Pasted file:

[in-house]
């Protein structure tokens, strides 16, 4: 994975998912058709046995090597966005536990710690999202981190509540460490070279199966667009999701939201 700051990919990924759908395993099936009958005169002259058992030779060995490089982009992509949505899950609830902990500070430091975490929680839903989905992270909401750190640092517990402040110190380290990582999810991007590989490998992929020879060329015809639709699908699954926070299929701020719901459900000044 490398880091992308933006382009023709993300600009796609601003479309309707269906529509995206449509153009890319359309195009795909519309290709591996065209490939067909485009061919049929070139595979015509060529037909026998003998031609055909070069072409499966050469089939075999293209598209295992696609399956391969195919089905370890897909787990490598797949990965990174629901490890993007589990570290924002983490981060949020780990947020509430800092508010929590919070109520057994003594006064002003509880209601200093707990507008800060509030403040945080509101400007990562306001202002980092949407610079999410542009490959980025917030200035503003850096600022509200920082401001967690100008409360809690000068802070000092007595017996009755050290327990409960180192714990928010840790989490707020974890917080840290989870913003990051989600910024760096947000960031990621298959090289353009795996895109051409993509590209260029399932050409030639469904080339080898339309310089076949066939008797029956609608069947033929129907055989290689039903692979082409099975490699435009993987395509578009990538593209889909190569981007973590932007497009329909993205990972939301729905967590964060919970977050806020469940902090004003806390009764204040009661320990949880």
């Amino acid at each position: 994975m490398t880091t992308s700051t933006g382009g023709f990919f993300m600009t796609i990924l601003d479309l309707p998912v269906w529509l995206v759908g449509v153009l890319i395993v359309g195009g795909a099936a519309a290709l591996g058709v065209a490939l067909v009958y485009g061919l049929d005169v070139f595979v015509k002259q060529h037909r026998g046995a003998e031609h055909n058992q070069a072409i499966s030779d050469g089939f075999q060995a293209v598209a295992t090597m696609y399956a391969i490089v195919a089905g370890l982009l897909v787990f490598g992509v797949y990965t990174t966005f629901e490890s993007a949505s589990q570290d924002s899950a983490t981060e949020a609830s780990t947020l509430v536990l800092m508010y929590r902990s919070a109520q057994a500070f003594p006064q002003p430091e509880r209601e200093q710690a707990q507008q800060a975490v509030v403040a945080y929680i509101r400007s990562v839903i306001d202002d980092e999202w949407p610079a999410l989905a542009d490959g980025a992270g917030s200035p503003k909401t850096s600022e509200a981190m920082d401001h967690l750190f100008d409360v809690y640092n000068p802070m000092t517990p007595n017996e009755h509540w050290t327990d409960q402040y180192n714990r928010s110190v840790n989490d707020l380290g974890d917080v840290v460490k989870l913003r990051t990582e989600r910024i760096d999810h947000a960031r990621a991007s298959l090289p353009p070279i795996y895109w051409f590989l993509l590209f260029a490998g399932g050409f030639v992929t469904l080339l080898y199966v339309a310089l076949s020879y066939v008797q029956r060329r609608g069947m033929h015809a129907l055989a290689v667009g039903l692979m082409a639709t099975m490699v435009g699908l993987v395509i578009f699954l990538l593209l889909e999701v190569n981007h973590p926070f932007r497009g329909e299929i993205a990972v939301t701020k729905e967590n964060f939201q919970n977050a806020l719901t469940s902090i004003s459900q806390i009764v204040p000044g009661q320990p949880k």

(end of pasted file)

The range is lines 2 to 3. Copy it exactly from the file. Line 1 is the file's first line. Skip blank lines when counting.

């Protein structure tokens, strides 16, 4: 994975998912058709046995090597966005536990710690999202981190509540460490070279199966667009999701939201 700051990919990924759908395993099936009958005169002259058992030779060995490089982009992509949505899950609830902990500070430091975490929680839903989905992270909401750190640092517990402040110190380290990582999810991007590989490998992929020879060329015809639709699908699954926070299929701020719901459900000044 490398880091992308933006382009023709993300600009796609601003479309309707269906529509995206449509153009890319359309195009795909519309290709591996065209490939067909485009061919049929070139595979015509060529037909026998003998031609055909070069072409499966050469089939075999293209598209295992696609399956391969195919089905370890897909787990490598797949990965990174629901490890993007589990570290924002983490981060949020780990947020509430800092508010929590919070109520057994003594006064002003509880209601200093707990507008800060509030403040945080509101400007990562306001202002980092949407610079999410542009490959980025917030200035503003850096600022509200920082401001967690100008409360809690000068802070000092007595017996009755050290327990409960180192714990928010840790989490707020974890917080840290989870913003990051989600910024760096947000960031990621298959090289353009795996895109051409993509590209260029399932050409030639469904080339080898339309310089076949066939008797029956609608069947033929129907055989290689039903692979082409099975490699435009993987395509578009990538593209889909190569981007973590932007497009329909993205990972939301729905967590964060919970977050806020469940902090004003806390009764204040009661320990949880």
């Amino acid at each position: 994975m490398t880091t992308s700051t933006g382009g023709f990919f993300m600009t796609i990924l601003d479309l309707p998912v269906w529509l995206v759908g449509v153009l890319i395993v359309g195009g795909a099936a519309a290709l591996g058709v065209a490939l067909v009958y485009g061919l049929d005169v070139f595979v015509k002259q060529h037909r026998g046995a003998e031609h055909n058992q070069a072409i499966s030779d050469g089939f075999q060995a293209v598209a295992t090597m696609y399956a391969i490089v195919a089905g370890l982009l897909v787990f490598g992509v797949y990965t990174t966005f629901e490890s993007a949505s589990q570290d924002s899950a983490t981060e949020a609830s780990t947020l509430v536990l800092m508010y929590r902990s919070a109520q057994a500070f003594p006064q002003p430091e509880r209601e200093q710690a707990q507008q800060a975490v509030v403040a945080y929680i509101r400007s990562v839903i306001d202002d980092e999202w949407p610079a999410l989905a542009d490959g980025a992270g917030s200035p503003k909401t850096s600022e509200a981190m920082d401001h967690l750190f100008d409360v809690y640092n000068p802070m000092t517990p007595n017996e009755h509540w050290t327990d409960q402040y180192n714990r928010s110190v840790n989490d707020l380290g974890d917080v840290v460490k989870l913003r990051t990582e989600r910024i760096d999810h947000a960031r990621a991007s298959l090289p353009p070279i795996y895109w051409f590989l993509l590209f260029a490998g399932g050409f030639v992929t469904l080339l080898y199966v339309a310089l076949s020879y066939v008797q029956r060329r609608g069947m033929h015809a129907l055989a290689v667009g039903l692979m082409a639709t099975m490699v435009g699908l993987v395509i578009f699954l990538l593209l889909e999701v190569n981007h973590p926070f932007r497009g329909e299929i993205a990972v939301t701020k729905e967590n964060f939201q919970n977050a806020l719901t469940s902090i004003s459900q806390i009764v204040p000044g009661q320990p949880k």